Day 7: Secret Tunnel! Secret Tunnel!!

Today we visited the Cu Chi Tunnel System that was used by the Viet Cong in the Vietnam War. These tunnels were used so the Viet Cong were able to hide from the American soldiers and remain close to Saigon to attack when they pleased. The tunnels had openings that would range in size depending on the purpose. Typically, the larger openings to the tunnels were for medical or manufacturing use so they were able to carry larger things in and out of the tunnels. The tunnel system was created in three levels. The upper level had more of the room type style where they could conduct daily life underground so no one had to be above ground during the daylight. The next level, 3 meters below the first, was for storage and bomb shelters. The third level, 3 meters below the second level, was for possible escape and connected to the Saigon river. If American Soldiers were able to locate the tunnels and enter them there were multiple wrong turns and traps that would eventually lead to the death of the soldiers. Sometimes even the Viet Cong fell into their own traps when they were not being careful. When I imagined people living in the tunnels, I expected them to be decently large and easy to navigate but I was proven wrong when I got to enter the tunnels myself.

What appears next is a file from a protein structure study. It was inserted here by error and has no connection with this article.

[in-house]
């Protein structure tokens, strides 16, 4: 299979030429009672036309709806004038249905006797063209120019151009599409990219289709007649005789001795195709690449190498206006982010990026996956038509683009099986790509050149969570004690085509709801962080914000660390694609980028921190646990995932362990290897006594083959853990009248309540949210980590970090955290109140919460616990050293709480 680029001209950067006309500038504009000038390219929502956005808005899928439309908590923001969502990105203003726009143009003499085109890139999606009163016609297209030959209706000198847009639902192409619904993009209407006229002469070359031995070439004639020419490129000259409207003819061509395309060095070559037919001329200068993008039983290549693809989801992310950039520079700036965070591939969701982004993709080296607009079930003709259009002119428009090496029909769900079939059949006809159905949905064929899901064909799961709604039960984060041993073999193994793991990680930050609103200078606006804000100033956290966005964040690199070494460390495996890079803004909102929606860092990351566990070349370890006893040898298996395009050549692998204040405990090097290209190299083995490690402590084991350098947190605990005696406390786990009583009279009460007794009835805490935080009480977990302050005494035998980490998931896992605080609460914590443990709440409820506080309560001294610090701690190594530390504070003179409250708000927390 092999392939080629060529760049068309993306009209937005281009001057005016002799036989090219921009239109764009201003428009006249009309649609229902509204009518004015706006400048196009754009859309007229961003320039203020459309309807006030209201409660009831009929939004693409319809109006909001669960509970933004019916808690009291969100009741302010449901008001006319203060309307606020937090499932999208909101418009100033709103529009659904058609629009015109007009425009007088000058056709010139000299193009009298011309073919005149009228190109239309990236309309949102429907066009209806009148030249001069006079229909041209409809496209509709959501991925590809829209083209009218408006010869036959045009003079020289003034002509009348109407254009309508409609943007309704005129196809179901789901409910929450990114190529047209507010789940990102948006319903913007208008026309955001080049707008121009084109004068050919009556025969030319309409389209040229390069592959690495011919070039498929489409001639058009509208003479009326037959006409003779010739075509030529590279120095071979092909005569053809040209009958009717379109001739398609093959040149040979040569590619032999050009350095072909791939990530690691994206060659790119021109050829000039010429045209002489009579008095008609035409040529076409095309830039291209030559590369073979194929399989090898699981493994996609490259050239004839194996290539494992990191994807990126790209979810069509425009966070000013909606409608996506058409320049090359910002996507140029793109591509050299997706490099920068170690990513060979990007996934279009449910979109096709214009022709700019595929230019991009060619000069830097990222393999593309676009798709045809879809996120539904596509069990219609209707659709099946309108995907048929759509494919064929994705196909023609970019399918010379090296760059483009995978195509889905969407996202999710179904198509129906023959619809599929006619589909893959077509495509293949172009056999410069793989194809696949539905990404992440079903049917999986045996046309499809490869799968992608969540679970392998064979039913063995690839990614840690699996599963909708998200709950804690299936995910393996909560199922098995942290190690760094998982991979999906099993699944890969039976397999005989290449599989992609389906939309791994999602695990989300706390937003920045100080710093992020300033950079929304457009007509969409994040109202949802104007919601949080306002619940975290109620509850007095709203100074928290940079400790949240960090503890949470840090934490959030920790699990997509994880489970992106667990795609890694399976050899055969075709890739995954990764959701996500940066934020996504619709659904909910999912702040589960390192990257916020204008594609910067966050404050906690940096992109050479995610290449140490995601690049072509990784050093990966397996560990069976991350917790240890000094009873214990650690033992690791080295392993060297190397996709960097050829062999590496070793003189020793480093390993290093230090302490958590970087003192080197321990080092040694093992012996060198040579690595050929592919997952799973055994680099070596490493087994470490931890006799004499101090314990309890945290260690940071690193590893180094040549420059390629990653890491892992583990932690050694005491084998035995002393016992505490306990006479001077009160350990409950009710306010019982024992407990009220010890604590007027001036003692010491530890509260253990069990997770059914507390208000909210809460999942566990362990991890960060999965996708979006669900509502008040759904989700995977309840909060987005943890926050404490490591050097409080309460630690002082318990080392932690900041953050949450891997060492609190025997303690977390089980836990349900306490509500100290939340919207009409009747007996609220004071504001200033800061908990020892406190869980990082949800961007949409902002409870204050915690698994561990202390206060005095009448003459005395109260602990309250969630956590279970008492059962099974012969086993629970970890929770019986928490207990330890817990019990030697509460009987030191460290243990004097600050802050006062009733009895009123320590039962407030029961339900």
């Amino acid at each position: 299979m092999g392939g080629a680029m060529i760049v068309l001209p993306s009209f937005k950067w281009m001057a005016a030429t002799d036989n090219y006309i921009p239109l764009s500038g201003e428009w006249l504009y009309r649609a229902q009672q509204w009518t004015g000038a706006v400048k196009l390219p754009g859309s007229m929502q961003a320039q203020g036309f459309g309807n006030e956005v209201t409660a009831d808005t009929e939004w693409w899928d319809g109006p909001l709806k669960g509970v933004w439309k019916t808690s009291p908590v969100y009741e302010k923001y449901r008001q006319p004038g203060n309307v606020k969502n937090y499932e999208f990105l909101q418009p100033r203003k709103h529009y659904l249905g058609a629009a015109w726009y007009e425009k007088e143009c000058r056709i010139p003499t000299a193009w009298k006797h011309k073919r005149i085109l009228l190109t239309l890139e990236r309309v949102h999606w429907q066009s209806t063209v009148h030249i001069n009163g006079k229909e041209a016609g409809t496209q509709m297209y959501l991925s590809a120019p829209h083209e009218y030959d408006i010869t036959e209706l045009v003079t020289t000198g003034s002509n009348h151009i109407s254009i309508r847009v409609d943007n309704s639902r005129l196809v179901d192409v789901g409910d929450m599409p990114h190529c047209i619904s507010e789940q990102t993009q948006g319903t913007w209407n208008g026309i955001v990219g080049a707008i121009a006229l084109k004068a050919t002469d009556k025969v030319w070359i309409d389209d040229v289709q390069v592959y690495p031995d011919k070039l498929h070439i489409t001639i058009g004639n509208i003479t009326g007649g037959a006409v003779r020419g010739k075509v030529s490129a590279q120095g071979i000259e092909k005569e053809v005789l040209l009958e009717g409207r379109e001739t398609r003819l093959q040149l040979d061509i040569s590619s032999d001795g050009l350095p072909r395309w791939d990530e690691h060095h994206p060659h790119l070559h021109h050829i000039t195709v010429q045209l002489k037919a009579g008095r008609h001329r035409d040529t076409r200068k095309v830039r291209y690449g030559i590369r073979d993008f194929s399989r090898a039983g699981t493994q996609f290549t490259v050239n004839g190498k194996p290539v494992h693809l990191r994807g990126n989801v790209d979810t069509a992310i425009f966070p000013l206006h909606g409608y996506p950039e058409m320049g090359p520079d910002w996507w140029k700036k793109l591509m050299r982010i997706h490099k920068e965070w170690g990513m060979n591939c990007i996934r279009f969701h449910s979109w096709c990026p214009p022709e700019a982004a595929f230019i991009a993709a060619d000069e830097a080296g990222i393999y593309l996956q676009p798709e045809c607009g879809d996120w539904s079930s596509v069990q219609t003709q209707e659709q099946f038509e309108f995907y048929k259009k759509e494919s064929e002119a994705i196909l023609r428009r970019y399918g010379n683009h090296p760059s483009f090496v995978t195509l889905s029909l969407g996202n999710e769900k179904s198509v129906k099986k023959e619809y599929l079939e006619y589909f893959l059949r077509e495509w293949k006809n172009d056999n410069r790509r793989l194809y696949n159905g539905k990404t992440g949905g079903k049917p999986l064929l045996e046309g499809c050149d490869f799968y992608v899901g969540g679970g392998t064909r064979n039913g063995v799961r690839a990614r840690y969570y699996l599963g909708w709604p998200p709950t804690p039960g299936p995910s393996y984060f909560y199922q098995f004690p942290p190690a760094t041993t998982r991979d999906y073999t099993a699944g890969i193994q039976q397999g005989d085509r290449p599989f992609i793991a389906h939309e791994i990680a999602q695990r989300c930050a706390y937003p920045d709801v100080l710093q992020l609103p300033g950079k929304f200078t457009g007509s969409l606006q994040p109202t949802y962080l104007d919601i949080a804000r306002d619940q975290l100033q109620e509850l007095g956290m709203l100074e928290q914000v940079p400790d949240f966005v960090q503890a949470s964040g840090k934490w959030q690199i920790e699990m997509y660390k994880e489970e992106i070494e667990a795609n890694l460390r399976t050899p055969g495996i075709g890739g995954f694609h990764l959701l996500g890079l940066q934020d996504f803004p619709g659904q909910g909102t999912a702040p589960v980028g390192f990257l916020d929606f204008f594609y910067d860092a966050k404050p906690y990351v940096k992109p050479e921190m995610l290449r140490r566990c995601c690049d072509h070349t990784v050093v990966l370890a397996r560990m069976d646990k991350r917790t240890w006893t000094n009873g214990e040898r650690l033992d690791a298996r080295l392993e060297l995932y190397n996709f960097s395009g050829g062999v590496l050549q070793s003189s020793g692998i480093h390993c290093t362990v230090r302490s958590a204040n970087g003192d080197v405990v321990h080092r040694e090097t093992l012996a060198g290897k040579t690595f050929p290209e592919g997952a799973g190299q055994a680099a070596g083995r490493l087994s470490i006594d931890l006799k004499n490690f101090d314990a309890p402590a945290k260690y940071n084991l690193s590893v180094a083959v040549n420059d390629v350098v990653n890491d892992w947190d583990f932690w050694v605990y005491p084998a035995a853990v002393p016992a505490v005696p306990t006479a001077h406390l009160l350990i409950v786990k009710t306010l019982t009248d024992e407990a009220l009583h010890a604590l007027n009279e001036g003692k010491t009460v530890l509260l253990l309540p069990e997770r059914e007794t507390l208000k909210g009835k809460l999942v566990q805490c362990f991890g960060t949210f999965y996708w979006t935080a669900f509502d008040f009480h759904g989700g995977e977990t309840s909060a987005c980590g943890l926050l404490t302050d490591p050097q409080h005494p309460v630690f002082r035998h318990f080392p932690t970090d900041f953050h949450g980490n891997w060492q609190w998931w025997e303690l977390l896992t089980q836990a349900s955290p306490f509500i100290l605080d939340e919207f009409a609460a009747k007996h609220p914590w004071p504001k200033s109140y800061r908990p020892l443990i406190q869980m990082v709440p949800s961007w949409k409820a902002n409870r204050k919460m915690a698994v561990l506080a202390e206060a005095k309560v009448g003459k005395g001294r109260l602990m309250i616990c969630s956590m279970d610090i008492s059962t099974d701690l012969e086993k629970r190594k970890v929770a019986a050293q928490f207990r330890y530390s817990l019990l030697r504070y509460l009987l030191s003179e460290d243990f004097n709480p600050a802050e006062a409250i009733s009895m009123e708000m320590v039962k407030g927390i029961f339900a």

When we entered the first tunnel, we were able to easily walk down steps into it but had to crouch down to walk through the main part of the tunnel. The second tunnel was not as easy. The pictures above show me entering and exiting the tunnel.  Had to lower myself down and cover it back up, much like the Viet Cong had to in order to keep the tunnel hidden, then navigate through the dark for a few steps but after that, there were small lights to help you know where to go as you were crawling on your hands and knees. Everyone made it out alive and all of us are extremely impressed with how the Viet Cong were able to live in those conditions.

After our adventures in the tunnels, we had a fantastic meal right next to a river. After sweating for the last 2 hours during the Cu Chi Tunnel System visit, the mood was much needed. In the hot pot in the center, there was broth with a mix of corn, beef, shrimp, and octopus. Although the tentacles were a little off-putting, I still managed to eat all the octopus put into my bowl. Overall, the meal was perfect and tasted delicious; I don’t know if it was because we were that hungry or because the food was that good.

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